In the late 1930s, Leland James, president of Portland, OR-based trucking company Consolidated Freightways, approached truck manufacturers with his idea of building truck components with lightweight aluminum instead of traditional steel. Met with resistance and skepticism, James hired a team of engineers and built the vehicles himself.
Featuring a cab-over-engine design, James’ trucks were an immediate success, as they were lightweight, durable, and easy to handle. In 1940, James helped establish Freightways Manufacturing Company in Salt Lake City, UT to produce the vehicles. The manufacturing company changed its name to Freightliner Corporation in 1942, and the company would soon become North America’s leading heavy-duty vehicle manufacturer. Then, with the onset of World War II (and subsequent shortages of aluminum and manpower), operations were converted to wartime production of ship and aircraft parts.
In 1947, Freightliner Corporation resumed truck-building operations at its new manufacturing facility in Portland. Amidst the postwar boom, Portland’s Hyster Company became the first private carrier to order a Freightliner in 1950. Business grew quickly as word spread of Freightliner’s ability to make trucks to customers’ specifications. Production volumes grew from 116 vehicles in 1950, to 931 in 1960, and 6,206 in 1970.
In 1981, Daimler-Benz AG, one of the world’s premier automotive companies and builder of heavy-duty commercial vehicles, purchased Freightliner from Consolidated Freightways. In the next decade, vehicle sales more than doubled. With its vast technological resources, Daimler-Benz helped Freightliner reach the top of the North American heavy-duty truck market by 1992.
The 1990s marked a decade of acquisitions and significant growth. In 1995, Oshkosh Corporation’s chassis division was purchased, becoming Freightliner Custom Chassis Corporation. Freightliner also acquired firefighting/emergency vehicle manufacturer American LaFrance that year. In 1997, it purchased the heavy truck division of Ford Motor Company, launching the Sterling brand soon after. Continuing its acquisition of complementary products as a member of the newly formed DaimlerChrysler, Freightliner acquired school bus manufacturer Thomas Built Buses in 1998. Further growth and diversification continued with the purchase of Western Star Trucks in 2000, and the launch of Unimog North America in 2003.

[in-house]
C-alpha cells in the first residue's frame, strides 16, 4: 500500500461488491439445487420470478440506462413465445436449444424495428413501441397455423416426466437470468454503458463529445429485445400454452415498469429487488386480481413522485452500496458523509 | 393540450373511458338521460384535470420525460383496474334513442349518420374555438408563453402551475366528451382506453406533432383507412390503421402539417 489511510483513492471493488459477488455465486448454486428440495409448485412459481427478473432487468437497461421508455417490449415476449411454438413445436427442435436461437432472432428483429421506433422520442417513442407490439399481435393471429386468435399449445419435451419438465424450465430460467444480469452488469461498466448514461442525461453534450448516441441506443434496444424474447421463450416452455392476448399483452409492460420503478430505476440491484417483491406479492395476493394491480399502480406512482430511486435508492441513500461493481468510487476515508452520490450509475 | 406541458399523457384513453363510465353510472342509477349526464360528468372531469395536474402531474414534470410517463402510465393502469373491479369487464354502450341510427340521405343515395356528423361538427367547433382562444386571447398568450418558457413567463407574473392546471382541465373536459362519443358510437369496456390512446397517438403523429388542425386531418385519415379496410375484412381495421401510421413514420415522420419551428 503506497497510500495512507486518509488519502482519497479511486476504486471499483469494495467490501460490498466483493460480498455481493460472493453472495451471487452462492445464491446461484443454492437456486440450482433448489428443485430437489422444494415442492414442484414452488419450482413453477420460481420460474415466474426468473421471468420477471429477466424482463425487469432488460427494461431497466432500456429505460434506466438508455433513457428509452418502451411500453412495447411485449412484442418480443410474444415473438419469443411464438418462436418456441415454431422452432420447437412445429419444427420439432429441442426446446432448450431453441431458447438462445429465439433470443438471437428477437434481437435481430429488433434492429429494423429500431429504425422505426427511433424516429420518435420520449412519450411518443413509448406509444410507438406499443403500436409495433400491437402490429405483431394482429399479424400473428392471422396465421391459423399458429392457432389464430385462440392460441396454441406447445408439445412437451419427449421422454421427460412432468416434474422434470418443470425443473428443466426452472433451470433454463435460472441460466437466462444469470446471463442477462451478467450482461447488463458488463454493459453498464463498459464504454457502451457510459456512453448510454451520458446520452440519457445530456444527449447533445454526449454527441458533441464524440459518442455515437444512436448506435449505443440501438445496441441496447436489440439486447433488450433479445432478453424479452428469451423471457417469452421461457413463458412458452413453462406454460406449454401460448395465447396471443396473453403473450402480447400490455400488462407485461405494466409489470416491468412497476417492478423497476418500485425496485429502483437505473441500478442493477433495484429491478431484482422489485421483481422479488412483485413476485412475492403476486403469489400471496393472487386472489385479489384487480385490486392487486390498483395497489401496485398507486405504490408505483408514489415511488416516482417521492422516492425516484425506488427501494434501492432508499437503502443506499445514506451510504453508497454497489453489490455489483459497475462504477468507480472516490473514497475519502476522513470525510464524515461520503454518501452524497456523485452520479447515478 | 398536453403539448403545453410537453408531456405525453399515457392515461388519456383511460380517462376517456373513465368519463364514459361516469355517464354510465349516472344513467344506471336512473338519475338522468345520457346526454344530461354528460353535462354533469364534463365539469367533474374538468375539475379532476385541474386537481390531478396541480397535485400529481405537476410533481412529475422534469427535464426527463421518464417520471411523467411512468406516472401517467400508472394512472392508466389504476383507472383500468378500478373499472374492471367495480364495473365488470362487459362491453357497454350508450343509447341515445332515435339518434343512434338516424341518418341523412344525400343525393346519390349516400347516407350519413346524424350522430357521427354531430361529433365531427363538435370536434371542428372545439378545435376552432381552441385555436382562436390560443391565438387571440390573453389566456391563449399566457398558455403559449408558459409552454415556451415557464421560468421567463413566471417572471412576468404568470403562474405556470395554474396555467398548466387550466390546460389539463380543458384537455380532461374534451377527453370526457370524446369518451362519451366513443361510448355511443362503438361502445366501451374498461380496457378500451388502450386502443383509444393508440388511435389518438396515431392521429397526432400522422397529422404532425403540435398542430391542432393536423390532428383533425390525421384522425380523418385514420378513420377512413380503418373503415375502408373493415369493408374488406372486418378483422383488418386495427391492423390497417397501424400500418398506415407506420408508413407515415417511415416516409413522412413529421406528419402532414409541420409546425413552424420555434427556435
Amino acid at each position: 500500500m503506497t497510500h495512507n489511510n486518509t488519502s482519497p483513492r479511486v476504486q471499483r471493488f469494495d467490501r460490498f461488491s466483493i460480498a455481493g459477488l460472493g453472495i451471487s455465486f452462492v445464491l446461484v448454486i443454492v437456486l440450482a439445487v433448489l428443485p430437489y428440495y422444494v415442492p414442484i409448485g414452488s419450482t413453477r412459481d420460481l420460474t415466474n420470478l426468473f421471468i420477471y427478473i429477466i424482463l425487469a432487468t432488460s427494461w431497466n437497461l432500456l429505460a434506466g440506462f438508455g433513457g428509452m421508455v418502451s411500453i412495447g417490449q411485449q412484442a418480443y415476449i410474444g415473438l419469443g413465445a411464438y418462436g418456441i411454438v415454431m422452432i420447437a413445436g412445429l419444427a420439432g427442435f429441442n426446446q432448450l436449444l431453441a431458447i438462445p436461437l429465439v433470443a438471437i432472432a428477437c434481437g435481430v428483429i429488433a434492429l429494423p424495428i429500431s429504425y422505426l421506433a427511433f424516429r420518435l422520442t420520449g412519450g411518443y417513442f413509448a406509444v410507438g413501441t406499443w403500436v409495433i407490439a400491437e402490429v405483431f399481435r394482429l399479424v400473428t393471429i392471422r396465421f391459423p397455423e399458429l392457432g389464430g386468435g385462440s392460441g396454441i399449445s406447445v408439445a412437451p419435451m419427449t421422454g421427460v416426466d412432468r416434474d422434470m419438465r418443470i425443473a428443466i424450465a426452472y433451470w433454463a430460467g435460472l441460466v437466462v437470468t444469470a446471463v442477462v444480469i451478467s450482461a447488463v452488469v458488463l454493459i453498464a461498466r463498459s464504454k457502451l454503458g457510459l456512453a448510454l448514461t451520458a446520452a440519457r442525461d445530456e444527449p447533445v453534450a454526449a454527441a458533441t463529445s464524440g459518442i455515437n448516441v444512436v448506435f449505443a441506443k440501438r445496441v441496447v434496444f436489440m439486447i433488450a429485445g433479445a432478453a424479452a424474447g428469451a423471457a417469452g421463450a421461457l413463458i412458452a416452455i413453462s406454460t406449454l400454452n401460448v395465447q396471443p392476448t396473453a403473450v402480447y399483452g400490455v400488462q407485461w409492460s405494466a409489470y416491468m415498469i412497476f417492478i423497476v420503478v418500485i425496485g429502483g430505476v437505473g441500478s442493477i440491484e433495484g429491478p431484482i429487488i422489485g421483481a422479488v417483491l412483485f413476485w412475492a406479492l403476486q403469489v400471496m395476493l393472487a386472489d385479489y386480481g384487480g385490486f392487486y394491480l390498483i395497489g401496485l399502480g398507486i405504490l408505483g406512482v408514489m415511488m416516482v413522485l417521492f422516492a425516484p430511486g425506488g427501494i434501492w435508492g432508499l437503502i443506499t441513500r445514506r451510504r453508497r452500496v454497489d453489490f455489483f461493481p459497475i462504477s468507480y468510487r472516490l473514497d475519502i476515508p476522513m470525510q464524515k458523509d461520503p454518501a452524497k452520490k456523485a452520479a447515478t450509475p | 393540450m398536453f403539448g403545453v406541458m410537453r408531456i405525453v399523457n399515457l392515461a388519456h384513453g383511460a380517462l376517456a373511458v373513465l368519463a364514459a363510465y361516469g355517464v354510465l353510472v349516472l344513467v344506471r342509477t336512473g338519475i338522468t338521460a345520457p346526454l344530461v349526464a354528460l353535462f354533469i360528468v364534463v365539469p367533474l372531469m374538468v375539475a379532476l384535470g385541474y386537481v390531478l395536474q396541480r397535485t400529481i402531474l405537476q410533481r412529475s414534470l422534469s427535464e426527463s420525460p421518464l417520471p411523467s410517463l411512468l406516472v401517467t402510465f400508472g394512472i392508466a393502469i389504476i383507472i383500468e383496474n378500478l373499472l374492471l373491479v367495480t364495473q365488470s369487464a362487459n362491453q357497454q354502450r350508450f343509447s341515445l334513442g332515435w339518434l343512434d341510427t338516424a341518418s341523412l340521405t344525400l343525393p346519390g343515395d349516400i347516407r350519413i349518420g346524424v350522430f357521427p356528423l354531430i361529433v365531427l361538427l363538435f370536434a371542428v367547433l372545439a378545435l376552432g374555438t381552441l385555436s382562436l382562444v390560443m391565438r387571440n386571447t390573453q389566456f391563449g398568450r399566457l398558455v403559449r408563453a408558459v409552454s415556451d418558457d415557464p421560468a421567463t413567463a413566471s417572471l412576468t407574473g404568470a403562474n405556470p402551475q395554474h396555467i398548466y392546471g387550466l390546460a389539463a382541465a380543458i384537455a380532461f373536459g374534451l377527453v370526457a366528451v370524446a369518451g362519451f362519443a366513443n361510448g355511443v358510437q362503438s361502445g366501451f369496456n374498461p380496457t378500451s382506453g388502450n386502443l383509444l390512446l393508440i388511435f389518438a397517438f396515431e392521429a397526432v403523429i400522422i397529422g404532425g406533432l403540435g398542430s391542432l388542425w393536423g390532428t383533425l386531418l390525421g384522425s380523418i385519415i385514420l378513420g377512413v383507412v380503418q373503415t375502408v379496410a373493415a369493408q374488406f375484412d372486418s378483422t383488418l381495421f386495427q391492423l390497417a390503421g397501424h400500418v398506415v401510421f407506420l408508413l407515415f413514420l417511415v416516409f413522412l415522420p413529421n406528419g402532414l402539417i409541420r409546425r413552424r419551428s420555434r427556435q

In 2004, Freightliner LLC opened a full-scale wind tunnel in Portland, marking the first wind tunnel in North America fully designed for, and dedicated to testing full-size commercial vehicles. Freightliner Custom Chassis Corporation introduced their hybrid electric walk-in chassis for the package delivery industry.
In 2007, Daimler sold the majority interest in Chrysler to Cerberus Capital Management, LP, a private-equity company based in New York. This sale allowed Daimler to again focus on the premium vehicle segments represented by the Mercedes Car Group and the Truck Group, in addition to the important and related Financial Services activities. During this era of continuing focus, the American LaFrance brand was sold (in 2005) and the Sterling brand was retired (in 2009).
Since 1984, Daimler Trucks North America has operated a separate business unit that sells trucks directly to the U.S. and Canadian military and a number of federal agencies.
The U.S. Army counts on DTNA's Government Vehicles division for custom-built vehicles with military-specific modifications. These trucks transport bulk goods and light construction equipment.
The Government Vehicles division also sells a broad range of Freightliner and Western Star trucks to both U.S. and Canadian federal agencies. The division ensures that all governmental requirements and regulations are followed when submitting bids and fulfilling orders for the federal government.